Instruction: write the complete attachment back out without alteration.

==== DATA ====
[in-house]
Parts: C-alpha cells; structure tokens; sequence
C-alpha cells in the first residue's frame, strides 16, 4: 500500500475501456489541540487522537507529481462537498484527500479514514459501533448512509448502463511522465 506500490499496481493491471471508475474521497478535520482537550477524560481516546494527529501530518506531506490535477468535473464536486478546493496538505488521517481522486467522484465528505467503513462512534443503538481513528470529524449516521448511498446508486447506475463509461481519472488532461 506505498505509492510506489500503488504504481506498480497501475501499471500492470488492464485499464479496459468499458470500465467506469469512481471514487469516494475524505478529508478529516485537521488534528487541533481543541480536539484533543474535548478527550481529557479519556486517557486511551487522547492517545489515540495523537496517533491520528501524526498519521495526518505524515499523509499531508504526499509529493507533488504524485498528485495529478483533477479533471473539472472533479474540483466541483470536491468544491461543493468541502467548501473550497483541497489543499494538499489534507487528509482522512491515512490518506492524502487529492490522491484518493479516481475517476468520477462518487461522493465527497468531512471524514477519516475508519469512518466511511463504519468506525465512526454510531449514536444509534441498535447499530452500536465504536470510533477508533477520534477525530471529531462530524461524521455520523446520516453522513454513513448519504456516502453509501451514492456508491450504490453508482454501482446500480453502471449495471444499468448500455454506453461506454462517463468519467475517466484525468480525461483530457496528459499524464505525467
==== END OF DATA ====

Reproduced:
[in-house]
Parts: C-alpha cells; structure tokens; sequence
C-alpha cells in the first residue's frame, strides 16, 4: 500500500475501456489541540487522537507529481462537498484527500479514514459501533448512509448502463511522465 506500490499496481493491471471508475474521497478535520482537550477524560481516546494527529501530518506531506490535477468535473464536486478546493496538505488521517481522486467522484465528505467503513462512534443503538481513528470529524449516521448511498446508486447506475463509461481519472488532461 506505498505509492510506489500503488504504481506498480497501475501499471500492470488492464485499464479496459468499458470500465467506469469512481471514487469516494475524505478529508478529516485537521488534528487541533481543541480536539484533543474535548478527550481529557479519556486517557486511551487522547492517545489515540495523537496517533491520528501524526498519521495526518505524515499523509499531508504526499509529493507533488504524485498528485495529478483533477479533471473539472472533479474540483466541483470536491468544491461543493468541502467548501473550497483541497489543499494538499489534507487528509482522512491515512490518506492524502487529492490522491484518493479516481475517476468520477462518487461522493465527497468531512471524514477519516475508519469512518466511511463504519468506525465512526454510531449514536444509534441498535447499530452500536465504536470510533477508533477520534477525530471529531462530524461524521455520523446520516453522513454513513448519504456516502453509501451514492456508491450504490453508482454501482446500480453502471449495471444499468448500455454506453461506454462517463468519467475517466484525468480525461483530457496528459499524464505525467